A great example: The Microsoft Azure cloud computing platform now supports Linux, the free operating system that developers love, but Ballmer once referred to as “a cancer” and “communism.”
“Part of the new Microsoft is being given the permission to meet customers where they’re at,” Microsoft Azure CTO Mark Russinovich told us in 2015. “We’re no longer bound by an arbitrary rule.”
It’s touched Microsoft Office, too. Under Nadella, Office has expanded from a set of document-editing tools into a whole range of products and services that people actually enjoy using, from Microsoft Outlook on the iPhone to the funky futuristic GigJam work-sharing app.
“You buy Microsoft for your business, you want to feel good about the products we’ve been building,” Microsoft Office head Julie Larson-Greentold us in 2015.
Looking forward, Windows 10 is going to accelerate all of this in a big way.
A big piece of Microsoft’s strategy hinges on the so-called Windows Universal App platform, where a developer can write an app once, sell it in the Windows Store, and have it work on any Windows 10 device – from PCs to tablets and back.
But it also gives Microsoft, internally, one platform on which to work, and makes sure that everybody in the company is rowing the same direction.
Case in point: In November 2015, the Xbox One video game console got an update that installed a version of Windows 10 at the core. Right now, Windows 10 is kind of just sitting there. In the not-so-distant future, though, it’s going to get a version of the Windows Store app market focused on gaming.
“Everything will be unified at some point,” Xbox Group Product Manager Peter Orullian told us. “This is a really big, important part of that.”
Similarly, the Microsoft HoloLens holographic goggles will run a version of Windows 10, too. And Microsoft has made a super-lightweight version of Windows 10 available to gadget-makers and connected appliance manufacturers.
So while Microsoft isn’t going to stop building iPhone and Android apps any time soon, it means that Microsoft’s internal product teams aren’t going to compete with each other – because there’s no competition. Windows is Windows, no matter what device it’s running on.
Still, there are challenges ahead for the company, as the PC marketshrinks almost faster than Microsoft can sell lucrative Windows licenses. And the Office 365 cloud suite is growing fast enough that it’s cannibalizing sales of the boxed Microsoft Office – meaning that Microsoft has plenty of theoretical revenue that it hasn’t hit yet.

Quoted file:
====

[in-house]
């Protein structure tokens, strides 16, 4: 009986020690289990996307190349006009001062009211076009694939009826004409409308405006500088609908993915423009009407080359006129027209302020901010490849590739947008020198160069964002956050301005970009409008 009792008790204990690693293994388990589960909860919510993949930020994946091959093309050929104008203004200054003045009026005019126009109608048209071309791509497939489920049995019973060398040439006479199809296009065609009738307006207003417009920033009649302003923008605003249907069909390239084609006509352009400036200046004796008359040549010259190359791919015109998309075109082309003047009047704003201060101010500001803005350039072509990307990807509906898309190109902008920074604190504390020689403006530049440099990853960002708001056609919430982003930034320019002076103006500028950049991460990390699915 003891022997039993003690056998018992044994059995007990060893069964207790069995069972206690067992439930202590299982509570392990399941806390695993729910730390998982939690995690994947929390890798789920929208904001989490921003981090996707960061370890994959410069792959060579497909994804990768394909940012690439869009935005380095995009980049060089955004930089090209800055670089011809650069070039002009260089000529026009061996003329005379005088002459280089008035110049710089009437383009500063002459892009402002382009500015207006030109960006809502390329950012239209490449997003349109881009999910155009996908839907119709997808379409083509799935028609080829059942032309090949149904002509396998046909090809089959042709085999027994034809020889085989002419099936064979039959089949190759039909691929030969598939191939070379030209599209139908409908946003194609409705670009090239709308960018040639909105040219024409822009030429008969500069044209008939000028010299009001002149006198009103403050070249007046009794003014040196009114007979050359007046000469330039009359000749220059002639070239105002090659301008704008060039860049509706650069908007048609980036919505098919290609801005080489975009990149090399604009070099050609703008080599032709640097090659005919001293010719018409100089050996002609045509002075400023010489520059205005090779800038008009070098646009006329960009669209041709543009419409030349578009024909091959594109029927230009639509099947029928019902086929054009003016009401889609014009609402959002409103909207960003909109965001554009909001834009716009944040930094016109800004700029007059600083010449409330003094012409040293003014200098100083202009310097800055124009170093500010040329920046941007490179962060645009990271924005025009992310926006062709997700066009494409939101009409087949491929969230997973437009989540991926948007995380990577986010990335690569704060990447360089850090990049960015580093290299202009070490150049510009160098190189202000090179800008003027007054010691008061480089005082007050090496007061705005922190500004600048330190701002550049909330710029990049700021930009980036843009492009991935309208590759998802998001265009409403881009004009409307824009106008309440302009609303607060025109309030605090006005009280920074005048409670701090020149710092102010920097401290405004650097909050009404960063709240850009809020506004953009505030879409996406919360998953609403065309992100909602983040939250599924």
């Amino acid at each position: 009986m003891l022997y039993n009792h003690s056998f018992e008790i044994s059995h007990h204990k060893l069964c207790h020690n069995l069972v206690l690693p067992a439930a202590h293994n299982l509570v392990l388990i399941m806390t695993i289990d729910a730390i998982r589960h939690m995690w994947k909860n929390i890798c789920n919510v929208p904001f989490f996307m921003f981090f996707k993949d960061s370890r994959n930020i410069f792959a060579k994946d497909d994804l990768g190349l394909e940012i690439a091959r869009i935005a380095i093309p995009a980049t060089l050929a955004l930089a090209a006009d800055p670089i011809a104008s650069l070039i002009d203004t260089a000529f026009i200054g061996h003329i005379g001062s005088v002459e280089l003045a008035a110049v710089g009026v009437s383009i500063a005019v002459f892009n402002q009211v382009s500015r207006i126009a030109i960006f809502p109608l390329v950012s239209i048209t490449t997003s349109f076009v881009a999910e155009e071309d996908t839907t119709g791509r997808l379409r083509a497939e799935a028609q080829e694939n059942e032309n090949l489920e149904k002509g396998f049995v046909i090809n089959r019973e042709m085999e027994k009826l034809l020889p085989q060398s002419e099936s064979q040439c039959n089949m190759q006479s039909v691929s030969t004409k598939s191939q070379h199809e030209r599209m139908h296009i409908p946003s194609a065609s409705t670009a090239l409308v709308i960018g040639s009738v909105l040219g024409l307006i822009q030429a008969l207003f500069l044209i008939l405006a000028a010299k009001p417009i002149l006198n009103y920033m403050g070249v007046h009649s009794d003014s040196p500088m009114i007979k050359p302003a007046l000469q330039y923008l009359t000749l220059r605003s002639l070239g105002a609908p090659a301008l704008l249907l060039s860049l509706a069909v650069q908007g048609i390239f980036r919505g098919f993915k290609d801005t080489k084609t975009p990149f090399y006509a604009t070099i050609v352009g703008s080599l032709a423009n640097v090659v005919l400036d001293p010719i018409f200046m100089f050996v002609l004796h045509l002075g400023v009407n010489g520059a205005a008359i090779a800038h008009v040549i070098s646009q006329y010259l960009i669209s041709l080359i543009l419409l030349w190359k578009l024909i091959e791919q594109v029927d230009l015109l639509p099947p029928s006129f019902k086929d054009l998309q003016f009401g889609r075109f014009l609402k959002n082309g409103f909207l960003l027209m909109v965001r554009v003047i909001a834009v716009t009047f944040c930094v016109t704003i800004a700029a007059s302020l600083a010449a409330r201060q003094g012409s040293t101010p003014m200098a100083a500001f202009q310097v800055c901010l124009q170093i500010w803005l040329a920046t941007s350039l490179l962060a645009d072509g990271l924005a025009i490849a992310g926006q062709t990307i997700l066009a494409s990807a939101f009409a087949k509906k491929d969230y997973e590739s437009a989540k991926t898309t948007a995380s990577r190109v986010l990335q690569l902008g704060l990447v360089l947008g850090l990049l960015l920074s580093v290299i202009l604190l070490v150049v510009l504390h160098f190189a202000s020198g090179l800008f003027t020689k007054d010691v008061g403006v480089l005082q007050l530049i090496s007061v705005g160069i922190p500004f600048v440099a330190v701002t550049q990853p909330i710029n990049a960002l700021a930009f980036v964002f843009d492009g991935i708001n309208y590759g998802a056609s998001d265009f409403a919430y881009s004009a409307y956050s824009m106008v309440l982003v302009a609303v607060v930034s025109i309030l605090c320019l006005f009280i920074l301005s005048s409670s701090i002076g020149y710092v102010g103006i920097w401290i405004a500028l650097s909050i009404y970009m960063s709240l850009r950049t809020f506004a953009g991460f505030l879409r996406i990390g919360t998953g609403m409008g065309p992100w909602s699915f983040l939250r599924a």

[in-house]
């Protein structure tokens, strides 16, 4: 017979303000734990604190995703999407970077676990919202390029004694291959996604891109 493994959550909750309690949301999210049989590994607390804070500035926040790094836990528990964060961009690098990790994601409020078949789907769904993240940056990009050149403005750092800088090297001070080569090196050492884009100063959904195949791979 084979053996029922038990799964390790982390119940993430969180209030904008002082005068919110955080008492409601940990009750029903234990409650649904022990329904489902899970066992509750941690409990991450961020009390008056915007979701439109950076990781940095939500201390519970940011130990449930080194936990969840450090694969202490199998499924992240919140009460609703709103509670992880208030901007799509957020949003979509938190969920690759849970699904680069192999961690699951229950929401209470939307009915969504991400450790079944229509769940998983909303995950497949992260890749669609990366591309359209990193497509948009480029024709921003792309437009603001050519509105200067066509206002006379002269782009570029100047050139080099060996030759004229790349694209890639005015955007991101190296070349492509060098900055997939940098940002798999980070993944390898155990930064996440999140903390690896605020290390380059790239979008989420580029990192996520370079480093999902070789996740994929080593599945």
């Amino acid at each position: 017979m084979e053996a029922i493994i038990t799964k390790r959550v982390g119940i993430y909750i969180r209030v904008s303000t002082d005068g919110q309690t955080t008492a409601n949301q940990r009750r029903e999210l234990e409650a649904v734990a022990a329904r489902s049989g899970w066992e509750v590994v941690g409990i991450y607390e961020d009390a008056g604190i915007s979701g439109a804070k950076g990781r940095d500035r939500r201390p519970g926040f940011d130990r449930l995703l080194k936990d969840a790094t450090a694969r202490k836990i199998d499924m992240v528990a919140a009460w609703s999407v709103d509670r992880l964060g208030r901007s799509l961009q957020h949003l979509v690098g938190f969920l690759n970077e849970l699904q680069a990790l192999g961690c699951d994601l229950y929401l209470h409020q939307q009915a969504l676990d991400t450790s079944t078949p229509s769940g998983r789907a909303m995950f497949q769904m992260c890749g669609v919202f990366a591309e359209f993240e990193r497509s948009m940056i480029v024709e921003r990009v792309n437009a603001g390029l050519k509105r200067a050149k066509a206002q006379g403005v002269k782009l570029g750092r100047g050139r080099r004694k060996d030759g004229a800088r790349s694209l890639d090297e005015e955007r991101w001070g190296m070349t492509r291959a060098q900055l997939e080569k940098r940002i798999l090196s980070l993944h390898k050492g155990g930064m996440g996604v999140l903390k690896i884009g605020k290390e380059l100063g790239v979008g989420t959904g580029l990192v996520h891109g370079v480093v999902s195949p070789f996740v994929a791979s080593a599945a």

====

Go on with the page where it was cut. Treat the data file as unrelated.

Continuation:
But to Nadella’s mind, he shared last year, there’s only one real challenge:”Getting an entire organization to fall in love with these leading indicators of success,” Nadella said in an interview.
Microsoft this afternoon announced non-GAAP holiday quarterly revenue of $25.7 billion, net income of $6.3 billion and $0.78 EPS. These numbers beat both top and bottom line consensus analyst estimates. The company’s stock is up in after-hours trading.
Bing search revenue grew 21 percent (but was down sequentially), boosted by Windows 10 adoption according to the company. Windows OS revenue was down 5 percent but not as much as the PC industry as a whole. Mobile phone revenues were down 49 percent.
Sales of Surface Pro 4 and Surface Book generated revenue growth of 29 percent year over year. Cloud services (Azure) grew 140 percent. Office 365 saw 70 percent revenue growth and now has 20 million consumer subscribers.
Here are some of the segment highlights verbatim:
As with Apple and other US companies operating internationally, “currency headwinds” took a toll on Microsoft’s earnings. Performance was better in constant currency vs actual currency, whose volatility vs. the US Dollar is the result of global economic instability.
Selected notes from the earnings call:
CEO Satya Nadella:
CFO Amy Hood:
There were numerous questions about the macro-economic environment and what was Microsoft seeing “out there.”
More questions focused on the growth of Microsoft’s cloud-services business and the opportunity going forward.
CFO Amy Hood also discussed the strength of the Microsoft advertising business (search + display) and the Surface device business. She says that the company will be taking Surface devices into the enterprise.
Question re opening up Office to third party platforms and has that provided lift. Nadella didn’t respond directly but said that overall “we want to make sure that the Office subscription is accessible across all devices.” This is consistent with Microsoft’s cloud strategy — consumers or business users can access Office on any device.
By: Greg Sterling